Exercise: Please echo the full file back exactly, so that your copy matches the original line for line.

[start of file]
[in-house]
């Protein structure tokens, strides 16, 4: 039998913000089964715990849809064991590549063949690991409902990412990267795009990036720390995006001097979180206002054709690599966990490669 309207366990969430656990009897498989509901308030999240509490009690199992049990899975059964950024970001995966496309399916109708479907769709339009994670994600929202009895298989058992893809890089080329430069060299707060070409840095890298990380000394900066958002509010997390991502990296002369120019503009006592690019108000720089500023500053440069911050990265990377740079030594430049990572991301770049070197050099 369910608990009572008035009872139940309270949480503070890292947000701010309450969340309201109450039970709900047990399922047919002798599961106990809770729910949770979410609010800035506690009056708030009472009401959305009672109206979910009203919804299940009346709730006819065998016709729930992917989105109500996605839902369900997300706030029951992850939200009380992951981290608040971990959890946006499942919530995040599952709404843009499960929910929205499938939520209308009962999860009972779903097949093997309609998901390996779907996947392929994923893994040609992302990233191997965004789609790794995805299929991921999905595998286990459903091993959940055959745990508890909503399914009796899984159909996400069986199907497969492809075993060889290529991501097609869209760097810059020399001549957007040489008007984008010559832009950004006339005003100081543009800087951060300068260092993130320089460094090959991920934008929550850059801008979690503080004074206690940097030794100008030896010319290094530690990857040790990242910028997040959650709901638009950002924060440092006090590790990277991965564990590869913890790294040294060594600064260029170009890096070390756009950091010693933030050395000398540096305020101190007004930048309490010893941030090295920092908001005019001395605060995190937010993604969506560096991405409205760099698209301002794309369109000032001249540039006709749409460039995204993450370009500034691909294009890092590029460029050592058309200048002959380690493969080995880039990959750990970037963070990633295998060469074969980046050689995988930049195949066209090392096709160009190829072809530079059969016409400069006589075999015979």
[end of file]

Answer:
[in-house]
């Protein structure tokens, strides 16, 4: 039998913000089964715990849809064991590549063949690991409902990412990267795009990036720390995006001097979180206002054709690599966990490669 309207366990969430656990009897498989509901308030999240509490009690199992049990899975059964950024970001995966496309399916109708479907769709339009994670994600929202009895298989058992893809890089080329430069060299707060070409840095890298990380000394900066958002509010997390991502990296002369120019503009006592690019108000720089500023500053440069911050990265990377740079030594430049990572991301770049070197050099 369910608990009572008035009872139940309270949480503070890292947000701010309450969340309201109450039970709900047990399922047919002798599961106990809770729910949770979410609010800035506690009056708030009472009401959305009672109206979910009203919804299940009346709730006819065998016709729930992917989105109500996605839902369900997300706030029951992850939200009380992951981290608040971990959890946006499942919530995040599952709404843009499960929910929205499938939520209308009962999860009972779903097949093997309609998901390996779907996947392929994923893994040609992302990233191997965004789609790794995805299929991921999905595998286990459903091993959940055959745990508890909503399914009796899984159909996400069986199907497969492809075993060889290529991501097609869209760097810059020399001549957007040489008007984008010559832009950004006339005003100081543009800087951060300068260092993130320089460094090959991920934008929550850059801008979690503080004074206690940097030794100008030896010319290094530690990857040790990242910028997040959650709901638009950002924060440092006090590790990277991965564990590869913890790294040294060594600064260029170009890096070390756009950091010693933030050395000398540096305020101190007004930048309490010893941030090295920092908001005019001395605060995190937010993604969506560096991405409205760099698209301002794309369109000032001249540039006709749409460039995204993450370009500034691909294009890092590029460029050592058309200048002959380690493969080995880039990959750990970037963070990633295998060469074969980046050689995988930049195949066209090392096709160009190829072809530079059969016409400069006589075999015979």